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Precious
Based on the novel
Push by Sapphire

Lee Daniels

To the extent that Precious is about Clareece Precious Jones, it is a film about the "safety net" of social servants who rescue a gifted but abused adolescent from a toxic domestic situation. It is interesting to hear Precious's voiced-over commentary on the teacher (Paula Patton) and social worker (Mariah Carey) who prod her into literacy and overdue self-esteem, but it is even more interesting to watch the prodding. One comes away from Precious sadly aware of the damage that Hollywood has wrought by decades of casting teachers and social workers as resentful, overworked, and unhelpful bureaucrats. The dramatic tension in the protagonist's story is generated by conditioned expectations that are happily frustrated. We do not see Precious turned down or turned away. We do not see her future blighted by technical errors on welfare paperwork. We do not see her deprived of her children (with whom she shares a father) by an officious nanny state. The story of Precious is a story that works out for the best, for once.

Edifying and agreeable as all of this effective cooperation is, it doesn't make for exciting moviegoing. What does make for exciting moviegoing is the performance of Mo'Nique as Mary, Precious's mother. For most of the film, Mary is abusive and hateful toward her daughter; it is she, and not the teachers or the social workers, who poses an all but mortal threat to Precious's well-being. We don't really understand why Mary is so nasty until the big final scene that makes Precious a must-see film and that ought to land Mo'Nique a lot of plum roles. By this time, Precious has moved into a halfway house with her newborn son, an arrangement that threatens Mary's ADC checks. Claiming that she wants to put her family back together, Mary petitions Precious's social worker to arrange a meeting with her daughter. What begins as a piteous self-justification overtakes Mary completely, becoming the confession of a hopeless narcissist. Amazingly, this makes Mary more human and less monstrous. The transformation of Mary from a witch into a fully-realized human being is a triumph of Mo'Nique's artistry. Mary is shown to be every bit as unfit for motherhood as we feared that she must be, and her deformity is in no sense explained away. But when the scene is over, Mary, too, is a protagonist. After a while, we remember to breathe.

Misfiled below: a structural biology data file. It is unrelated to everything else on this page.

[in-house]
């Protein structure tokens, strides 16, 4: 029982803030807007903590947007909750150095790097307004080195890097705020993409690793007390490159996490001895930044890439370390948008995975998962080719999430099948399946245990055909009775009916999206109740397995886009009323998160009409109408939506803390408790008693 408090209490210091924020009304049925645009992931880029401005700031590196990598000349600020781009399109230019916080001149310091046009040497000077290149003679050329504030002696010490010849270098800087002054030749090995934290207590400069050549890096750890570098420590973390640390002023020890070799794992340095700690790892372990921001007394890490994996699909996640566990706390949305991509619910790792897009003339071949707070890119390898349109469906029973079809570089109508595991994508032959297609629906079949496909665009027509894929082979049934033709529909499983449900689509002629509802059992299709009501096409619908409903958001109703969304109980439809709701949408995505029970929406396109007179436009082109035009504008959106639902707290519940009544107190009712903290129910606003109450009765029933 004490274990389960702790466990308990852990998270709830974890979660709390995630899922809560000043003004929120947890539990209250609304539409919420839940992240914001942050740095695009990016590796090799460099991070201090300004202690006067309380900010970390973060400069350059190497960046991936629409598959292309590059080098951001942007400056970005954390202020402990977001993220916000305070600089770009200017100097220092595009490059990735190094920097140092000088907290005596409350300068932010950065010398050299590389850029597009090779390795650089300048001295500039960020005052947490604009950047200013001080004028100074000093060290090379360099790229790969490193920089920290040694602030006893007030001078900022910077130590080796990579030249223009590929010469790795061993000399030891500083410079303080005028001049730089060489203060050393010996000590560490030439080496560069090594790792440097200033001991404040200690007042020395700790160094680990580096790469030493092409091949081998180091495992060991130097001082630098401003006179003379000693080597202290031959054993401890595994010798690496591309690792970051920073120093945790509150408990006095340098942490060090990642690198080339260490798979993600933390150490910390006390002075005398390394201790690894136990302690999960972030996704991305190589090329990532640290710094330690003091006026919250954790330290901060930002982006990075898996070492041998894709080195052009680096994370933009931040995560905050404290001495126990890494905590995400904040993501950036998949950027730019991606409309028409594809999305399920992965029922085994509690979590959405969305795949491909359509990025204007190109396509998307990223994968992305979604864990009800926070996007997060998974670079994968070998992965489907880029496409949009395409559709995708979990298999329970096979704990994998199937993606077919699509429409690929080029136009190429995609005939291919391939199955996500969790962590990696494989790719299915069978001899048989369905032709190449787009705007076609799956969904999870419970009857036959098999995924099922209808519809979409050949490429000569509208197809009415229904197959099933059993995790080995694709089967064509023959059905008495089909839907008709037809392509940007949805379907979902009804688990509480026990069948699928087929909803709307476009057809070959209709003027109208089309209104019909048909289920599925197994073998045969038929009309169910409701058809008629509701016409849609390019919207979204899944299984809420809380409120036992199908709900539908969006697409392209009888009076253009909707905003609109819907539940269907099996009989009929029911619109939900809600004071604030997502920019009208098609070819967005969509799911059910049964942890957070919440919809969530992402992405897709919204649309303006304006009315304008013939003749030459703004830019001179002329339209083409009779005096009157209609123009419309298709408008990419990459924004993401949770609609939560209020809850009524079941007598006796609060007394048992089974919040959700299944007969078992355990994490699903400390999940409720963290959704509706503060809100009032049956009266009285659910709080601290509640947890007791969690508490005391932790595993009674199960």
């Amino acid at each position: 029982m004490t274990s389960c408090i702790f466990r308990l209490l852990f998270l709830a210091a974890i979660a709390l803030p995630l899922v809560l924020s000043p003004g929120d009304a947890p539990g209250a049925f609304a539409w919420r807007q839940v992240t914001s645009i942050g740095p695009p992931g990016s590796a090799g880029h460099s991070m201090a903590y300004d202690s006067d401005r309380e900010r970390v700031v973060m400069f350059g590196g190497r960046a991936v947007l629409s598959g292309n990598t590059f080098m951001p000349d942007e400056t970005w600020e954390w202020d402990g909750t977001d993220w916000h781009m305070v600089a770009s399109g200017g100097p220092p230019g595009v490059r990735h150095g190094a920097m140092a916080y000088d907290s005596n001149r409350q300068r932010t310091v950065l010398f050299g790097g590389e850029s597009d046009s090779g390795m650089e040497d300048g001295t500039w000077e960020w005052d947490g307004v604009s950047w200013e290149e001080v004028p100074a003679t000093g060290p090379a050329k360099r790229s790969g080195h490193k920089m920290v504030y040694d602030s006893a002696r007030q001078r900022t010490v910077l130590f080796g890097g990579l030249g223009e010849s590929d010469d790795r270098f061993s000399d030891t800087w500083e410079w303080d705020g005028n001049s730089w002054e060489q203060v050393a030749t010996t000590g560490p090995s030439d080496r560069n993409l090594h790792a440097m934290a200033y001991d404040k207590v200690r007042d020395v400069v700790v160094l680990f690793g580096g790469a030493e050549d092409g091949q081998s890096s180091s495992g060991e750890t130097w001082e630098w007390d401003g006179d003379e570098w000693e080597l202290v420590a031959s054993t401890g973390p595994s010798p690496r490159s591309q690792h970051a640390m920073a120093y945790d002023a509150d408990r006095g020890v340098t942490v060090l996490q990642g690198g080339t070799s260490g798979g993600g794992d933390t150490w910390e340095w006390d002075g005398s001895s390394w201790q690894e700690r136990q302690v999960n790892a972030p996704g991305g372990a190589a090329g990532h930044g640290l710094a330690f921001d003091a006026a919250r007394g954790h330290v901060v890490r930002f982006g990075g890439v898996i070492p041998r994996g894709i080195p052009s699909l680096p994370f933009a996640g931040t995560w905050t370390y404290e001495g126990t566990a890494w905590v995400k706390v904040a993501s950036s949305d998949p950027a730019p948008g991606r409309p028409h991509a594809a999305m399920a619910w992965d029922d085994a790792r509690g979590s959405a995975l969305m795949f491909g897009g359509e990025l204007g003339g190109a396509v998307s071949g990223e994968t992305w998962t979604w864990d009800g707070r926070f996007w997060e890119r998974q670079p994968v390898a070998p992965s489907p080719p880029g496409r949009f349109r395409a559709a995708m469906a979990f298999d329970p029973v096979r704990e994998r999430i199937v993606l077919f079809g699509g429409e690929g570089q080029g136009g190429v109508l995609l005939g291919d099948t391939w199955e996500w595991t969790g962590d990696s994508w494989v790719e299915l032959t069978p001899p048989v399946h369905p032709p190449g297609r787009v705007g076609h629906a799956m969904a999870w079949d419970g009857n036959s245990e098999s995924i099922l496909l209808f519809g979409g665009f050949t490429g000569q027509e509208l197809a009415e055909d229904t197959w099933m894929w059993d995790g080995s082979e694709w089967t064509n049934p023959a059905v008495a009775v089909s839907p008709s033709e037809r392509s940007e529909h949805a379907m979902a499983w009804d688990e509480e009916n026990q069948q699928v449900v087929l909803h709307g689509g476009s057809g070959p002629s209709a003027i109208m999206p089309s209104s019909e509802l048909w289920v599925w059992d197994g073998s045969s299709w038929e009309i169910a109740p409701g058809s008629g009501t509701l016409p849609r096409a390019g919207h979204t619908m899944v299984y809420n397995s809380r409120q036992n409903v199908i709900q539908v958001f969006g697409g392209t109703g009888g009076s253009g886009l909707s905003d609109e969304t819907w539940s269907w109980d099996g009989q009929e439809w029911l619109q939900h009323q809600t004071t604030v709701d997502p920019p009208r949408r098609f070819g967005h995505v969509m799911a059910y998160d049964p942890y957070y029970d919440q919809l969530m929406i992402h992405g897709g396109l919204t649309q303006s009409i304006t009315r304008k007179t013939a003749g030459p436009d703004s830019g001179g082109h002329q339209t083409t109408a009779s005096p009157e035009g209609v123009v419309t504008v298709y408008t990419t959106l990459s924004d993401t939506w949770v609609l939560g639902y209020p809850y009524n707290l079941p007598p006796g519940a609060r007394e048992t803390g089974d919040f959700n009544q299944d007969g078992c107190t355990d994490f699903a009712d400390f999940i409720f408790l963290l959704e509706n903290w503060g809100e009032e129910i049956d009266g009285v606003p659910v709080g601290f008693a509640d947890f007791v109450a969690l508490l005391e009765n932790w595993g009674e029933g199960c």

Ms Patton and Ms Carey support the drama with extraordinarily winning performances: you want to hug the women that both of them play. Neither is a fairy godmother; both are just doing their jobs. But they do their jobs with conviction and even, in the case of Blue Rain (Ms Patton), passion. Each actress conveys the difficulty of making good things happen by signaling the intelligence required to take advantage of available resources, and in this way the movie is about them as well. As to Gabourey Sidibe's performance in the title role, it is difficult to say where the actress's raw physical presence stops and genuine acting begins. Ms Sidibe is certainly right for the part. But her motions are somewhat constrained by her bulk, and her face is often closed her pupils all but invisible and while this is plausible, it is not especially engaging. That Ms Sidibe convincingly enacts Precious's fantasies of fame and glamour is not clarifying, because these scenes are characterized by a kind of inept exaggeration. Lenny Kravitz is appealing as Nurse John, the lone male in the cast, but I am not sure what, beyond that appeal, his part adds to the proceedings.

Clareece Jones is a girl who has come into the world with few material advantages. If her deprivation has a peculiarly African-American quality, I did not discern it. (November 2009)

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